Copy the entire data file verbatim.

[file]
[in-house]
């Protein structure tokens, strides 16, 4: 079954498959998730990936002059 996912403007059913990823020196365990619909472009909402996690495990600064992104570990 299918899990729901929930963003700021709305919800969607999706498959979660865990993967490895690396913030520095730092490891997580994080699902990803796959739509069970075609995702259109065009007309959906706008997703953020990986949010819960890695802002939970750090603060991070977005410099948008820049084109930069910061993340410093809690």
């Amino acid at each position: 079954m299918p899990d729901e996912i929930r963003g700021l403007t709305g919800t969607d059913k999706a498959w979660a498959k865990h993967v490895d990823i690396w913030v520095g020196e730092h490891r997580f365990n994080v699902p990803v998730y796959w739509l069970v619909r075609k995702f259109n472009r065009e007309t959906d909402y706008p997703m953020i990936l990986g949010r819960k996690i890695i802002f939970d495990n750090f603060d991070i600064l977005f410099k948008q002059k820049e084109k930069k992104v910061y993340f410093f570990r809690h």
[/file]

[in-house]
């Protein structure tokens, strides 16, 4: 079954498959998730990936002059 996912403007059913990823020196365990619909472009909402996690495990600064992104570990 299918899990729901929930963003700021709305919800969607999706498959979660865990993967490895690396913030520095730092490891997580994080699902990803796959739509069970075609995702259109065009007309959906706008997703953020990986949010819960890695802002939970750090603060991070977005410099948008820049084109930069910061993340410093809690």
């Amino acid at each position: 079954m299918p899990d729901e996912i929930r963003g700021l403007t709305g919800t969607d059913k999706a498959w979660a498959k865990h993967v490895d990823i690396w913030v520095g020196e730092h490891r997580f365990n994080v699902p990803v998730y796959w739509l069970v619909r075609k995702f259109n472009r065009e007309t959906d909402y706008p997703m953020i990936l990986g949010r819960k996690i890695i802002f939970d495990n750090f603060d991070i600064l977005f410099k948008q002059k820049e084109k930069k992104v910061y993340f410093f570990r809690h």